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Senator Kirsten Gillibrand outlines Master Plan on Aging during St. Regis Mohawk Tribe visit

Senator Kirsten Gillibrand (file)
Pat Bradley/WAMC
Senator Kirsten Gillibrand (file)

New York Senator Kirsten Gillibrand visited the St. Regis Mohawk Tribe recently to outline a five-point Master Plan on Aging her office is developing.

Senator Gillibrand’s office cites data that by 2034 the number of adults age 65 and older will be greater than the number of children under 18 for the first time in the country’s history.

The Democrat visited the reservation located along the St. Lawrence River in northern New York to unveil the plan she says would ensure aging rights and financial security.

“We have been talking about our challenges that seniors have been facing for a long time," Gillibrand said. "We understand that for older Americans there are a lot of impediments to aging in place to getting the services you need, to making sure you have food security, to making sure that you get the health care that you need when you need it. And so I have been working over the past few months on a Master Plan on Aging. And the purpose of this master plan is to make sure we have legislation to solve each of these problems and to really show our older Americans that we not only care about them but we want them to not just survive, we want them to thrive.”

Gillibrand, a member of the Senate’s Special Committee on Aging, outlined the points in her plan and how each would help seniors as they age.

“The first one is to make sure they have access to affordable and healthy meals," the senator explained. "Second, we want to make sure that our seniors have access to reliable health care. Third, we’re going to make sure that older adults have economic security in their retirement. The fourth idea is to make sure people can age in place. And then the fifth thing we want to do is be able to have affordable housing, to be able to have a good transportation infrastructure. And then last making sure that seniors can actually be in the workplace if they want to be. So these are just a few things that I think will make life better for our older Americans.”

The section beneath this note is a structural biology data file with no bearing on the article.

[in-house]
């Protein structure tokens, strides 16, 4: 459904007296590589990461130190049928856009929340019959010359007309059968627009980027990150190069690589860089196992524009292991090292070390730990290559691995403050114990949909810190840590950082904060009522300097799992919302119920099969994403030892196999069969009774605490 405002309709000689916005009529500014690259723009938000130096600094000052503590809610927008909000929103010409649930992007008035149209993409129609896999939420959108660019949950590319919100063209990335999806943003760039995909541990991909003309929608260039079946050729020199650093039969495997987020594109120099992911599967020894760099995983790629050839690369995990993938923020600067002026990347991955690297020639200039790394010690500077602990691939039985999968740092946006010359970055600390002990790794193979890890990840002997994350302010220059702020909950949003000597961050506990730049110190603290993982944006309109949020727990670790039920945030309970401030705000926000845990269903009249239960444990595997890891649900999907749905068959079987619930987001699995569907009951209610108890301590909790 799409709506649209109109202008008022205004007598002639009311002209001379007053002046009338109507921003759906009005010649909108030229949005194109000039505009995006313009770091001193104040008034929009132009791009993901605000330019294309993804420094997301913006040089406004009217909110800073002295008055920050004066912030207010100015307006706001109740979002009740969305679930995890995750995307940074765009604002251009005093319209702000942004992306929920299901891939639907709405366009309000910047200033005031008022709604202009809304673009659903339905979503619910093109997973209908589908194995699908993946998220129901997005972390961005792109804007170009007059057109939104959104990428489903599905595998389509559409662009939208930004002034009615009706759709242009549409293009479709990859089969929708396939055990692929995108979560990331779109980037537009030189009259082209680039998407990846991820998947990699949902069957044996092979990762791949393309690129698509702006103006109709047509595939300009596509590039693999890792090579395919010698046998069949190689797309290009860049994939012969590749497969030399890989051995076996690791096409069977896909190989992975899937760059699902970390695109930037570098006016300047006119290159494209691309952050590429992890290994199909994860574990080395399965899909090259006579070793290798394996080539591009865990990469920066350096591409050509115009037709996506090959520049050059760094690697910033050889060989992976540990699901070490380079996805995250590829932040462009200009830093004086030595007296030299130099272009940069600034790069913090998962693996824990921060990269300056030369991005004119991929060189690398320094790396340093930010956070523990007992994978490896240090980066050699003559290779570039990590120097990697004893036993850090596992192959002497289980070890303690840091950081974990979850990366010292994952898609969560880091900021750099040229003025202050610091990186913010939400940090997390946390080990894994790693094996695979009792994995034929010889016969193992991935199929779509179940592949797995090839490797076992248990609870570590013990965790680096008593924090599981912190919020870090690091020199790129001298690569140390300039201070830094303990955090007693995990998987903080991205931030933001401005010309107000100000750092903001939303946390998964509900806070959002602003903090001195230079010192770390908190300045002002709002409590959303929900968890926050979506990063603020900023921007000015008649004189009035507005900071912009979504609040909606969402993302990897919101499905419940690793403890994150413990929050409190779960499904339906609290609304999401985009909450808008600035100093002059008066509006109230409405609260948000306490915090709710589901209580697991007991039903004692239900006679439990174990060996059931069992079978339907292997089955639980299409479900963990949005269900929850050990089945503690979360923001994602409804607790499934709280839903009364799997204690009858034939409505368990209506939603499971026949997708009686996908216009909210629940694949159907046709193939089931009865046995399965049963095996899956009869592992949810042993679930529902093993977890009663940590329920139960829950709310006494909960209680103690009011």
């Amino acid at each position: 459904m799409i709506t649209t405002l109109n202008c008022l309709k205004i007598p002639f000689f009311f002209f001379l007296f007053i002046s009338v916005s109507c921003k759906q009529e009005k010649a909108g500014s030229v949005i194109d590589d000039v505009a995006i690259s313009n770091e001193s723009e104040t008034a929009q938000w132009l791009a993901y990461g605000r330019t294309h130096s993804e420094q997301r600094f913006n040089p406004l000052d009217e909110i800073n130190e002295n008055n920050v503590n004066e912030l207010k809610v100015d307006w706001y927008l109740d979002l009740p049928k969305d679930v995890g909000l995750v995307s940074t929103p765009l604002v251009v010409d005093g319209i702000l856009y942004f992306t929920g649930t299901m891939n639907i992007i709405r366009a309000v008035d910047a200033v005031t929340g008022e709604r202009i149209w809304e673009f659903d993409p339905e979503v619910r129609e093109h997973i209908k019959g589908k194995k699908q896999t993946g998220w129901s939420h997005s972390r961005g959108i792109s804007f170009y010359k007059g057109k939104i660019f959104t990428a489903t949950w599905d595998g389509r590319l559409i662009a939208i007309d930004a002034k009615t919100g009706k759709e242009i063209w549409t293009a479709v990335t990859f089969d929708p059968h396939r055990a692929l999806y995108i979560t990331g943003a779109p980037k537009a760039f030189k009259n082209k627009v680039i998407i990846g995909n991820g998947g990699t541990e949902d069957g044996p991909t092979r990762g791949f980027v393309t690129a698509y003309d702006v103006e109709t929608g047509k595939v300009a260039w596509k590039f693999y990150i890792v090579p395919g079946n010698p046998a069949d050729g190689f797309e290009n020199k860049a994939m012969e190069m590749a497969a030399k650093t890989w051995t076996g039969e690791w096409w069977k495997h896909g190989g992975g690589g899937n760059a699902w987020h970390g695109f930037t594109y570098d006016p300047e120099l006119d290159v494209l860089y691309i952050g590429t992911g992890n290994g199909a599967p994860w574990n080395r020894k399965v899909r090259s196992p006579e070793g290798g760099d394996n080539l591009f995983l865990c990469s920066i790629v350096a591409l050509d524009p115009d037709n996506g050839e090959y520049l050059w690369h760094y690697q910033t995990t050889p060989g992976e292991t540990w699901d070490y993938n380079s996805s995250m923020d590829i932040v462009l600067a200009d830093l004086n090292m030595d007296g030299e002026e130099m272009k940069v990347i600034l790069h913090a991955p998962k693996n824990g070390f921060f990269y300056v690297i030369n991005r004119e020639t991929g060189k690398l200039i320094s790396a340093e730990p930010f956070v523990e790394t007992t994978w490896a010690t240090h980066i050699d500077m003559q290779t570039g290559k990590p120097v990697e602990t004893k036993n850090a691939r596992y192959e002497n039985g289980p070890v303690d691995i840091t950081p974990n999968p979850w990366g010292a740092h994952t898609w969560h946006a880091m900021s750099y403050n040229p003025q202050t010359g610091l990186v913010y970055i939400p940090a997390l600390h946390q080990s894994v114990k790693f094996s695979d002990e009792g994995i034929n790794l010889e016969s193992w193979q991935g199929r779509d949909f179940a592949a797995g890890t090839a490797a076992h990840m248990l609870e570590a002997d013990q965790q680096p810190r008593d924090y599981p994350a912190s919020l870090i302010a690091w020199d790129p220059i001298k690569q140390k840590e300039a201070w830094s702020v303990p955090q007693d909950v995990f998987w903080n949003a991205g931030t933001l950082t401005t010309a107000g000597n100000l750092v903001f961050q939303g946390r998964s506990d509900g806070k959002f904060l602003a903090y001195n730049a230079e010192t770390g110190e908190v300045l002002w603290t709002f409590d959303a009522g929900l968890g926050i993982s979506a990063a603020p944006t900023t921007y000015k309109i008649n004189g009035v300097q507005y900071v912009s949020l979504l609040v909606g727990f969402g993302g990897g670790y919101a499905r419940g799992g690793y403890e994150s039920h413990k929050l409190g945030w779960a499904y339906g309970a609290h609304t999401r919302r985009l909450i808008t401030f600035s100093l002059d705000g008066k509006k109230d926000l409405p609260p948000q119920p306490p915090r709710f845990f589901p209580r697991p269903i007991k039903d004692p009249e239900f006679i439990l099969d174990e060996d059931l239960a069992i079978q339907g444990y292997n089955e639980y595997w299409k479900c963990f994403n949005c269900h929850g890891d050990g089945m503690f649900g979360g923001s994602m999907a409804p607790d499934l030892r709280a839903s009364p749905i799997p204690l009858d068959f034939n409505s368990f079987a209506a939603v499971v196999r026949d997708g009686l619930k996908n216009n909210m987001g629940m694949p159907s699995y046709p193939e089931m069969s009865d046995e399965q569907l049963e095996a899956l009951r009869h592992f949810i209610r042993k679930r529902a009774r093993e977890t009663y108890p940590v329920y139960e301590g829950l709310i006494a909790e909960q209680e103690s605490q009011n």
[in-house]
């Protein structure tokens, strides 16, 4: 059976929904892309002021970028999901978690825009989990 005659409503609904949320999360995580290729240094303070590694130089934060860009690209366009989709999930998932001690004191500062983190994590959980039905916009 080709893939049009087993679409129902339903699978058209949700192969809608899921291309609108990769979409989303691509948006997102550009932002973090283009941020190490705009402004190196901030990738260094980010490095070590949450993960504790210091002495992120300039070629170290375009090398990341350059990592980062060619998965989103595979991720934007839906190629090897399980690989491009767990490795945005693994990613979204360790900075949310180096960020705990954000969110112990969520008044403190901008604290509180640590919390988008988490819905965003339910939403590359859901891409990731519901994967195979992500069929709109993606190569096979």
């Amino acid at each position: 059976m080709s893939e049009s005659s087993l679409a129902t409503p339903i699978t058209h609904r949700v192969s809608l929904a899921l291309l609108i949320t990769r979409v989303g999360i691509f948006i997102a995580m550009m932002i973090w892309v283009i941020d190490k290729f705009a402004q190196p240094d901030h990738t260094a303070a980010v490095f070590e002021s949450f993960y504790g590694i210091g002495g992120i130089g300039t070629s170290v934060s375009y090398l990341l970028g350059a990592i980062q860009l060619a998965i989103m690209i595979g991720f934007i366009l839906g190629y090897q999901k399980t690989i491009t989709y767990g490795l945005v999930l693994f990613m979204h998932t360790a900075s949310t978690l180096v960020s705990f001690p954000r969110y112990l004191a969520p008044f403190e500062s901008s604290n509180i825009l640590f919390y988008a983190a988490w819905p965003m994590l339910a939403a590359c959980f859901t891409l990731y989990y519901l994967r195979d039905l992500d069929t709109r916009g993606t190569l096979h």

St. Regis Mohawk Tribe Senior Center Director Lora-Lee La France is thrilled to hear there are efforts at the federal level to enhance and meet the needs of elders.

“I am a member of the New York State Stakeholders’ Committee which is currently developing a New York State Master Plan for Aging. And one of the important things we need to realize with the master plan for aging is that it is not only for our older adults that we serve now," La France said. "But it’s also to ensure that older adults in the future also have the resources so they can live a long, healthy, happy, enjoyable life.”

Association on Aging Executive Director Becky Preve represents the 59 Offices on Aging across New York. She noted the state is fourth in the nation with a population over 60.

“We’re working really closely with Department of Health and New York State Office for the Aging on a New York State Master Plan for Aging to be inclusive and combat ageism," Preve said. "I can’t thank the Senator enough, her team, her staff. They are taking a thoughtful process to look at the Older Americans Act and how we can make changes and they’re facilitating input from community members.”

Gillibrand wants funding increased in the Older Americans Act, which includes social and nutrition services. She is also advocating passage of numerous bills including the Senior Hunger Prevention Act, the Prescription Drug Price Relief Act, the Social Security Expansion Act, and the Senior Financial Empowerment Act.